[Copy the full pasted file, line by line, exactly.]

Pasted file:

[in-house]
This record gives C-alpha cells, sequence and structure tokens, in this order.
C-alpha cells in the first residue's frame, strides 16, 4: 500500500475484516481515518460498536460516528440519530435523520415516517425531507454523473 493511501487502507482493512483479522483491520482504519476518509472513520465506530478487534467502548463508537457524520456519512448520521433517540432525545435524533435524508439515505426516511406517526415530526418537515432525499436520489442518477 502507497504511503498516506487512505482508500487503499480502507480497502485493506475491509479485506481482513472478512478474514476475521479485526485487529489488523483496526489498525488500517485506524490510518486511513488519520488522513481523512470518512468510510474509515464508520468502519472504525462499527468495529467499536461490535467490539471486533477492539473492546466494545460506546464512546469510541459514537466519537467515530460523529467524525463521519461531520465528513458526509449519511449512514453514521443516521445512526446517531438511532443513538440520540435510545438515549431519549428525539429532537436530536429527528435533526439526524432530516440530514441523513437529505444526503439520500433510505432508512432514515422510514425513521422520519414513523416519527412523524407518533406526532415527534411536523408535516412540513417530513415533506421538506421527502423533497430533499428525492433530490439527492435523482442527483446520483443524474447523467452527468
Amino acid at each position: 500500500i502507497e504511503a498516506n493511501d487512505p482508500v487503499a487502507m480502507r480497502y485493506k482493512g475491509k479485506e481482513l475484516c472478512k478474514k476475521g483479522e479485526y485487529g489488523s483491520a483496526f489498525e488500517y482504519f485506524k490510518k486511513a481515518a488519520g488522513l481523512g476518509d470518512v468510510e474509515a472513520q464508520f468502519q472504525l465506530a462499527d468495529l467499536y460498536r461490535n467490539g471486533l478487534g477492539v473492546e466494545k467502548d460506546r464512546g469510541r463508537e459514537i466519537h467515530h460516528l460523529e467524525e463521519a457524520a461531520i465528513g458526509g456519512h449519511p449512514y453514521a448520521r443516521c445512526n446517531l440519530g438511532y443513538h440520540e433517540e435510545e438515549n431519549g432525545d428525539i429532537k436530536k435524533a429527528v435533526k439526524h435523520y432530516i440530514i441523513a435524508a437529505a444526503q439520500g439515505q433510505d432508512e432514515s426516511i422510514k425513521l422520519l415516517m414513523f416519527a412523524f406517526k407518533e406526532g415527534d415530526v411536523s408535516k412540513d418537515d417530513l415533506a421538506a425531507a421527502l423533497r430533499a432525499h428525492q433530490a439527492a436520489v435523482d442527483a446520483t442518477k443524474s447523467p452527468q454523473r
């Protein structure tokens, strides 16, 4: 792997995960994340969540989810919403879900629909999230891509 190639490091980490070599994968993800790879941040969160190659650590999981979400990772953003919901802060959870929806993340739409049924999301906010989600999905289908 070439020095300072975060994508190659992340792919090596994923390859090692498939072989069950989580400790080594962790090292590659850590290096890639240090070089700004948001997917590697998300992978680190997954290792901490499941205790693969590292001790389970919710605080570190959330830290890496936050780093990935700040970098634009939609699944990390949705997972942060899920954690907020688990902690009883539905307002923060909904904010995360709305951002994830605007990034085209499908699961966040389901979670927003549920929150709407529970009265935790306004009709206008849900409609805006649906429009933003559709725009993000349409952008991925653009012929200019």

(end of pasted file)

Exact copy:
[in-house]
This record gives C-alpha cells, sequence and structure tokens, in this order.
C-alpha cells in the first residue's frame, strides 16, 4: 500500500475484516481515518460498536460516528440519530435523520415516517425531507454523473 493511501487502507482493512483479522483491520482504519476518509472513520465506530478487534467502548463508537457524520456519512448520521433517540432525545435524533435524508439515505426516511406517526415530526418537515432525499436520489442518477 502507497504511503498516506487512505482508500487503499480502507480497502485493506475491509479485506481482513472478512478474514476475521479485526485487529489488523483496526489498525488500517485506524490510518486511513488519520488522513481523512470518512468510510474509515464508520468502519472504525462499527468495529467499536461490535467490539471486533477492539473492546466494545460506546464512546469510541459514537466519537467515530460523529467524525463521519461531520465528513458526509449519511449512514453514521443516521445512526446517531438511532443513538440520540435510545438515549431519549428525539429532537436530536429527528435533526439526524432530516440530514441523513437529505444526503439520500433510505432508512432514515422510514425513521422520519414513523416519527412523524407518533406526532415527534411536523408535516412540513417530513415533506421538506421527502423533497430533499428525492433530490439527492435523482442527483446520483443524474447523467452527468
Amino acid at each position: 500500500i502507497e504511503a498516506n493511501d487512505p482508500v487503499a487502507m480502507r480497502y485493506k482493512g475491509k479485506e481482513l475484516c472478512k478474514k476475521g483479522e479485526y485487529g489488523s483491520a483496526f489498525e488500517y482504519f485506524k490510518k486511513a481515518a488519520g488522513l481523512g476518509d470518512v468510510e474509515a472513520q464508520f468502519q472504525l465506530a462499527d468495529l467499536y460498536r461490535n467490539g471486533l478487534g477492539v473492546e466494545k467502548d460506546r464512546g469510541r463508537e459514537i466519537h467515530h460516528l460523529e467524525e463521519a457524520a461531520i465528513g458526509g456519512h449519511p449512514y453514521a448520521r443516521c445512526n446517531l440519530g438511532y443513538h440520540e433517540e435510545e438515549n431519549g432525545d428525539i429532537k436530536k435524533a429527528v435533526k439526524h435523520y432530516i440530514i441523513a435524508a437529505a444526503q439520500g439515505q433510505d432508512e432514515s426516511i422510514k425513521l422520519l415516517m414513523f416519527a412523524f406517526k407518533e406526532g415527534d415530526v411536523s408535516k412540513d418537515d417530513l415533506a421538506a425531507a421527502l423533497r430533499a432525499h428525492q433530490a439527492a436520489v435523482d442527483a446520483t442518477k443524474s447523467p452527468q454523473r
């Protein structure tokens, strides 16, 4: 792997995960994340969540989810919403879900629909999230891509 190639490091980490070599994968993800790879941040969160190659650590999981979400990772953003919901802060959870929806993340739409049924999301906010989600999905289908 070439020095300072975060994508190659992340792919090596994923390859090692498939072989069950989580400790080594962790090292590659850590290096890639240090070089700004948001997917590697998300992978680190997954290792901490499941205790693969590292001790389970919710605080570190959330830290890496936050780093990935700040970098634009939609699944990390949705997972942060899920954690907020688990902690009883539905307002923060909904904010995360709305951002994830605007990034085209499908699961966040389901979670927003549920929150709407529970009265935790306004009709206008849900409609805006649906429009933003559709725009993000349409952008991925653009012929200019």